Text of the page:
Area is a mathematical term defined as the two-dimensional space taken up by an object, notes , adding that the use of area has many practical applications in building, farming, architecture, science, and even how much carpet you'll need to cover the rooms in your house.

Sometimes the area is quite easy to determine. For a square or rectangle, the area is the number of square units inside a figure, says "," because such polygons have four sides, and you can determine the area by multiplying the length by the width. Finding the area of a circle, however, or even a triangle can be more complicated and involves the use of various formulas. To truly understand the concept of area—and why it's important in business, academics, and everyday life—it's helpful to look at the history of the math concept, as well as why it was invented.

### History and Examples

Some of the first known writing about area came from Mesopotamia, says Mark Ryan in "." The high school math teacher who also teaches a workshop for parents and has authored numerous math books, says that the Mesopotamians developed the concept to deal with the area of fields and properties:

"Farmers knew that if one farmer planted an area three times as long and twice as wide as another farmer, then the bigger plot would be 3 x 2 or six times as large as the samller one."

The concept of area had many practical applications in the ancient world and in past centuries, Ryan notes:

- The architects of the pyramids at Giza, which were built about 2,500 B.C., knew how large to make each triangular side of the structures by using the formula for finding the area of a two-dimensional triangle.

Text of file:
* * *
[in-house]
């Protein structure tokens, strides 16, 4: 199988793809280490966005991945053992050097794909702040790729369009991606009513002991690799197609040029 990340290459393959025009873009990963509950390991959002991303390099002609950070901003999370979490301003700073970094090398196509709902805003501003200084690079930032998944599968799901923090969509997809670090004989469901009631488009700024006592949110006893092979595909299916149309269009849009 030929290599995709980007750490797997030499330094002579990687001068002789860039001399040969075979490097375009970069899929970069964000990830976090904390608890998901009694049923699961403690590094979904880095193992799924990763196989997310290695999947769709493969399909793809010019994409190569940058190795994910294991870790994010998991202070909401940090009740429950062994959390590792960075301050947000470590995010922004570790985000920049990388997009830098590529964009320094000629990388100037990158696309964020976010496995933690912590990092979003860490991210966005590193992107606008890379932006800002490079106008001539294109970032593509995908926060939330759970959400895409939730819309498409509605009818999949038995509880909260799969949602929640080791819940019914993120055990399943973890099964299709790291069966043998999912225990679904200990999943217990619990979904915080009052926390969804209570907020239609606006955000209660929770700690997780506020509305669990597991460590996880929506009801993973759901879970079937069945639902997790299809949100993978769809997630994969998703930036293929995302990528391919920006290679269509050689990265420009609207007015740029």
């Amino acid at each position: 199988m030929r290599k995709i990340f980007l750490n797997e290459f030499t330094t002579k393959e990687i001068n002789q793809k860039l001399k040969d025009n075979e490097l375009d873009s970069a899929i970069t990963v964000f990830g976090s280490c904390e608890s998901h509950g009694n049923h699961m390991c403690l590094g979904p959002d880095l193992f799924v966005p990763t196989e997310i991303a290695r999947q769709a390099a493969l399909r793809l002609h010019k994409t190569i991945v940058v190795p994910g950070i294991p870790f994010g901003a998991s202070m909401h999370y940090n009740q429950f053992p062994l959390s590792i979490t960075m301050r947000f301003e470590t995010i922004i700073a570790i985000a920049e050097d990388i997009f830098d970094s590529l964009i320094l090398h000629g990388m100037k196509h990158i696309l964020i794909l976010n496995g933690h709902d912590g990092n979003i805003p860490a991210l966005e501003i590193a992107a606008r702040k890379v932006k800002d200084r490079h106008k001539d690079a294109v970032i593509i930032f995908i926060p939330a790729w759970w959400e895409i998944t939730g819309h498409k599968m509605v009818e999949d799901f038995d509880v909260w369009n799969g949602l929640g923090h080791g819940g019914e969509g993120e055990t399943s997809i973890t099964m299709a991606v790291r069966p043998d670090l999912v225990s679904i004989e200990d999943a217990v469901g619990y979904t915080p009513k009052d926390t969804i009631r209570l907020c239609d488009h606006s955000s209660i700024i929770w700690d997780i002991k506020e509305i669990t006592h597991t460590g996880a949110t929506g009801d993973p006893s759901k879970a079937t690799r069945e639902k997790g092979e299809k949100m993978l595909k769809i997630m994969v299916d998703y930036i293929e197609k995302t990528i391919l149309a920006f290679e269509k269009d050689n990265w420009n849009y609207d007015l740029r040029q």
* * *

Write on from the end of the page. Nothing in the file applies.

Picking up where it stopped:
- The Chinese knew how to calculate the area of many different two-dimensional shapes by about 100 B.C.
- Johannes Keppler, who lived from 1571 to 1630, measured the area of sections of the orbits of the planets as they circled the sun using formulas for calculating the area of an oval or circle.
- Sir Isaac Newton used the concept of area to develop calculus.

So ancient humans, and even those who lived up through the Age of Reason, had many practical uses for the concept of area. And the concept became even more useful in practical applications once simple formulas were developed to find the area of various two-dimensional shapes.

### Formulas to Determine the Area

Before looking at the practical uses for the concept of area, you first need to know formulas for finding the area of various shapes. Fortunately, there are many formulas used to determine the area of polygons, including these most common ones:

#### Rectangle

A rectangle is a special type of quadrangle where all the interior angles are equal to 90 degrees and all opposite sides are the same length. The formula for finding the area of a rectangle is:

- A = H x W

where "A" represents the area, "H" is the height, and "W" is the width.

#### Square

A square is a special type of a rectangle, where all the sides are equal. Because of that, the formula for finding a square is simpler than that for finding a rectangle:

- A = S x S

where "A" stands for the area and "S" represents the length of one side. You simply multiply two sides to find the area, since all sides of a square are equal. (In more advanced math, the formula would be written as A = S^2, or area equals side squared.)